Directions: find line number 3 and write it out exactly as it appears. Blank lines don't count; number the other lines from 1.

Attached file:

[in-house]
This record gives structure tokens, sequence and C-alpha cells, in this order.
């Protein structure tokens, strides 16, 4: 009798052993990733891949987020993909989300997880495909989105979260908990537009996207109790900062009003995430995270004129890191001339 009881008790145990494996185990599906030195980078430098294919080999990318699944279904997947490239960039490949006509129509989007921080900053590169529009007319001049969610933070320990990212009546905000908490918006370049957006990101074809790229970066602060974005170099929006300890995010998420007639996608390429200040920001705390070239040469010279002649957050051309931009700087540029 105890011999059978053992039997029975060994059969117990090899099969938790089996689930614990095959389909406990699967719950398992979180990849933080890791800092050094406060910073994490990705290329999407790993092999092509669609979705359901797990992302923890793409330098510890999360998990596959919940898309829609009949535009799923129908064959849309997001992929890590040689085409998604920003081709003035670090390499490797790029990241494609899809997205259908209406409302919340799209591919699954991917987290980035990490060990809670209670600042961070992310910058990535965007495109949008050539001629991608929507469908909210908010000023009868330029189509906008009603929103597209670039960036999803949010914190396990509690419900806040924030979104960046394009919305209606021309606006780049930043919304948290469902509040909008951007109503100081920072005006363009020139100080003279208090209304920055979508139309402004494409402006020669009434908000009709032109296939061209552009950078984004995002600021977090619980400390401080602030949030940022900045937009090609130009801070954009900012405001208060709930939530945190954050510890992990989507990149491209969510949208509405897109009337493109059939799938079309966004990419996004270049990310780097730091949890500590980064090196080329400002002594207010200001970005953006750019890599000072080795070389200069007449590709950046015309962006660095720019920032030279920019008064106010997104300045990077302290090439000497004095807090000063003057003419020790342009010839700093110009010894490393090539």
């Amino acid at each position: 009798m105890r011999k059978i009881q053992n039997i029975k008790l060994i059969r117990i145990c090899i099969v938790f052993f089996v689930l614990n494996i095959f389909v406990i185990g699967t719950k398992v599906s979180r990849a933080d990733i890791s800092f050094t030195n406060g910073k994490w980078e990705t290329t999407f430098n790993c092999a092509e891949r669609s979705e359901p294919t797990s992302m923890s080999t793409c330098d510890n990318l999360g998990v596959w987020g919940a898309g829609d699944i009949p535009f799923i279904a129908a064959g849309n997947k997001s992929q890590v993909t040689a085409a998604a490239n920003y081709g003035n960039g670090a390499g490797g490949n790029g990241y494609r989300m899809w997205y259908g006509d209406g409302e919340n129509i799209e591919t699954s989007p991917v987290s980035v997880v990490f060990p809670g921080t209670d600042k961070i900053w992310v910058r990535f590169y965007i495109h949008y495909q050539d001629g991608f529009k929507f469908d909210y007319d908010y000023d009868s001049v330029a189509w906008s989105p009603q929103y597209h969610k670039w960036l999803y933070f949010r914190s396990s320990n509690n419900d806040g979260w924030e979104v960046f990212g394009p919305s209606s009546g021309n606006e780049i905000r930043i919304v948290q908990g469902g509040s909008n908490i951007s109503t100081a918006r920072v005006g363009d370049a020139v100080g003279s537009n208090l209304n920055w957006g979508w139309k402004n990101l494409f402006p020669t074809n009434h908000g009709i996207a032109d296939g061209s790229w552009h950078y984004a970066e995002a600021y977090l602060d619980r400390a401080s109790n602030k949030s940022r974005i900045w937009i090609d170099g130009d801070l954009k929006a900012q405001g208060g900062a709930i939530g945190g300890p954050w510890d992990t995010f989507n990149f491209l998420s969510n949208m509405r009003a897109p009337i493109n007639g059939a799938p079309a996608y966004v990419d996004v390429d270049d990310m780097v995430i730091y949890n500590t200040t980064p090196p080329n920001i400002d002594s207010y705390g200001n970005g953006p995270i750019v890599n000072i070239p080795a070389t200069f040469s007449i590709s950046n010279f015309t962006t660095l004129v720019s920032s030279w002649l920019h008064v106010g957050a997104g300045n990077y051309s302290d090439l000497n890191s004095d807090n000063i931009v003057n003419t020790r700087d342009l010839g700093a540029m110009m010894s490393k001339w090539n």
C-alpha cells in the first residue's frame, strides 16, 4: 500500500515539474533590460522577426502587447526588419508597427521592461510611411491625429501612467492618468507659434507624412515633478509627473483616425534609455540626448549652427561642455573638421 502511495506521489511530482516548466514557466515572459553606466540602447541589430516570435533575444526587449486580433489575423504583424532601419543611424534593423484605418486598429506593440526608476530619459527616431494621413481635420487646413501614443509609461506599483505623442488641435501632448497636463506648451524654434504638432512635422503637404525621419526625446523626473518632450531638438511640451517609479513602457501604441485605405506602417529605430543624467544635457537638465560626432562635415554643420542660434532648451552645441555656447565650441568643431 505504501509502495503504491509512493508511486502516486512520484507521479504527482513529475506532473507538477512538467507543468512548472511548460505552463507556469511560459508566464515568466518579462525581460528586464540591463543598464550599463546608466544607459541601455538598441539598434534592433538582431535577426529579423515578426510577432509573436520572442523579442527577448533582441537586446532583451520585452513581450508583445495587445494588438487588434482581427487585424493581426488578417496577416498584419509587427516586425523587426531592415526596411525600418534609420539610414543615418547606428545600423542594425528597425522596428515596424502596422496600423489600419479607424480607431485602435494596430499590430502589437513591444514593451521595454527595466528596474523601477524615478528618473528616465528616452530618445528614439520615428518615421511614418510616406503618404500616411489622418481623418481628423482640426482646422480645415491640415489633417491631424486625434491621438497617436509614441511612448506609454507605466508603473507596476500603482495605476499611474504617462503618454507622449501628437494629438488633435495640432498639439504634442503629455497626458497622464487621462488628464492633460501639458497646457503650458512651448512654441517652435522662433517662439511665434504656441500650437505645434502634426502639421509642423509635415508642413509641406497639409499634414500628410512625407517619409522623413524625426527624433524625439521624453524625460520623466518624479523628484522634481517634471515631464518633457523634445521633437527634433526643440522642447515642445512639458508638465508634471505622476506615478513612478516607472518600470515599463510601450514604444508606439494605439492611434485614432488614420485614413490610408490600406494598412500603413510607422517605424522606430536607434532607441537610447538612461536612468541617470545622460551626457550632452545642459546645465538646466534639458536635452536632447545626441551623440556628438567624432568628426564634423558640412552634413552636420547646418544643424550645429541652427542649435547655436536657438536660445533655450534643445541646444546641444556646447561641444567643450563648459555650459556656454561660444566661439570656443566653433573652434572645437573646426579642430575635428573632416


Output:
């Protein structure tokens, strides 16, 4: 009798052993990733891949987020993909989300997880495909989105979260908990537009996207109790900062009003995430995270004129890191001339 009881008790145990494996185990599906030195980078430098294919080999990318699944279904997947490239960039490949006509129509989007921080900053590169529009007319001049969610933070320990990212009546905000908490918006370049957006990101074809790229970066602060974005170099929006300890995010998420007639996608390429200040920001705390070239040469010279002649957050051309931009700087540029 105890011999059978053992039997029975060994059969117990090899099969938790089996689930614990095959389909406990699967719950398992979180990849933080890791800092050094406060910073994490990705290329999407790993092999092509669609979705359901797990992302923890793409330098510890999360998990596959919940898309829609009949535009799923129908064959849309997001992929890590040689085409998604920003081709003035670090390499490797790029990241494609899809997205259908209406409302919340799209591919699954991917987290980035990490060990809670209670600042961070992310910058990535965007495109949008050539001629991608929507469908909210908010000023009868330029189509906008009603929103597209670039960036999803949010914190396990509690419900806040924030979104960046394009919305209606021309606006780049930043919304948290469902509040909008951007109503100081920072005006363009020139100080003279208090209304920055979508139309402004494409402006020669009434908000009709032109296939061209552009950078984004995002600021977090619980400390401080602030949030940022900045937009090609130009801070954009900012405001208060709930939530945190954050510890992990989507990149491209969510949208509405897109009337493109059939799938079309966004990419996004270049990310780097730091949890500590980064090196080329400002002594207010200001970005953006750019890599000072080795070389200069007449590709950046015309962006660095720019920032030279920019008064106010997104300045990077302290090439000497004095807090000063003057003419020790342009010839700093110009010894490393090539």